To kick off a special exhibition dedicated to their racing champions, the Triumph factory visitor experience put on an exclusive event hosted by Steve (Stavros) Parrish which featured collector / restorer Dick Shepherd and two-times TT winner and 675 pilot Gary Johnson among members of the company’s factory staff. Amazingly, we had a secret agent on the scene…
‘Aches and pains respect no man, nor any worthy intention.’
Enjoy more RealClassic reading in the monthly magazine.
Click here to subscribe & save.
Population demographics will ensure that in times to come the above wise words will be recognised as an accurate, memorable, overused stalwart of self-declared wisdom, but for now we can all celebrate it as just another of my shallow and trite platitudes.
Thus it came to pass that, in spite of best intentions and plans and preparations, at 16:50 hours, Tuesday, 11 September 2018, I grabbed my non-motorcycling leather jacket, my walking stick, my prepaid ticket and gingerly eased myself into my trusty MG Rocketship and headed West on A 14. How sad that one now has to venture onto M1 North (or else cross-country-ise) to get to A5 North.
My destination was the Triumph Motorcycles Factory Visitor Experience at Hinckley to take part in an event to celebrate Triumph’s racing heritage, from the very first GP winner to the new 765 GP2 engines that will be standard for the next three seasons’ racing.
I arrived early to find at least a dozen other visitors already there sat outside in the balmy late summer evening air, but surprisingly little hot air being talked. I made a valiant effort to correct this situation with little success. It was more like a morbid doctor’s surgery than a motorcycle event. Scanning the near horizon, I spotted Henry Cole sat at the next set of benches but not looking particularly keen to circulate beyond the two or three people he was talking to.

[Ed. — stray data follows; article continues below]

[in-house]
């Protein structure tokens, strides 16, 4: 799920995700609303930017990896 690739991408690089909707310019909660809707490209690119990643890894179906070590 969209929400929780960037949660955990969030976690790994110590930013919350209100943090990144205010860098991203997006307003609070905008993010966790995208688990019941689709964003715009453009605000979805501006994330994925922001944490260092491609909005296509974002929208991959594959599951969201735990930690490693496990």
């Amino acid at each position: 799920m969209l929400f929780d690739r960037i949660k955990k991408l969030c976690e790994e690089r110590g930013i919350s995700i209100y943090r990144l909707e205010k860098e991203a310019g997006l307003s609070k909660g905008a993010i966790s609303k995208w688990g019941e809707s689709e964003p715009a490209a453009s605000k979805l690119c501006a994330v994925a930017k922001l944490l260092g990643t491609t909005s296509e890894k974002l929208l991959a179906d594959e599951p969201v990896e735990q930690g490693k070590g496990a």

Then, as the doors were opened to allow the increasing and thankfully more talkative throng access to the building, Stavros and Gary appeared with some Triumph officials who appeared to be rehearsing them for an audition for Strictly Come Dancing. Once done, Stavros immediately began to circulate and chat to all present.
Tea and coffee were served and a fabulous finger buffet was displayed but only sampled by a few impatient visitors as we were being marshalled into the theatre area in the café (or is it a bistro?)
Steve Parrish then did an excellent job of organising a presentation by each of the guests followed by an open Q&A session for audience members. This was a real high value event with lots of revelations and information flying around the room; I’m so glad I was there.
We all went outside again to be greeted by the unseen sound of two Triumph engines, 70 years betwixt them – pure music. Steve and Gary came into view doing a lap of honour of the car park finishing for photos at the entrance. Steve revealed that he was tempted to head for the exit on the beautifully restored original GP racer as he rode.
The ample buffet was enjoyed by all present and we were invited to the official opening of the new visitor centre, shop and upstairs displays. The scissors for the ceremonial ribbon cutting were fittingly passed to Dick Sheppard.
Notwithstanding the fact that this is a stunningly well prepared and well-presented facility entirely appropriate to one of the UK’s leading engineering facilities and without doubt the most accessible market leading company in the country and probably beyond, it was given out that Triumph are already planning further innovation and upgrades.
Throughout the event the enthusiasm and commitment of all of the Triumph employees present was perhaps almost as delightful as the new 765.
Suddenly, 21:00 hours was upon us and I somewhat reluctantly headed for home. It was a fantastic evening of information and entertainment and a source of many treasured memories.
The Triumph Racing Champions exhibition is a temporary display until 30th November 2018, so catch it while you can. It showcases the rarest and most valuable Triumph Grand Prix racers in history including Ernie Lyons’ 1946 Tiger 100 (the first twin engine to win at the Isle of Man), six immaculately restored original Triumph Grand Prix race motorcycles and, on public display for the first time anywhere, Triumph’s Moto2TM engine development prototype.
Words by A65Bill
Photos by Bill and Triumph Motorcycles
Enjoy more RealClassic reading in the monthly magazine. Click here to subscribe.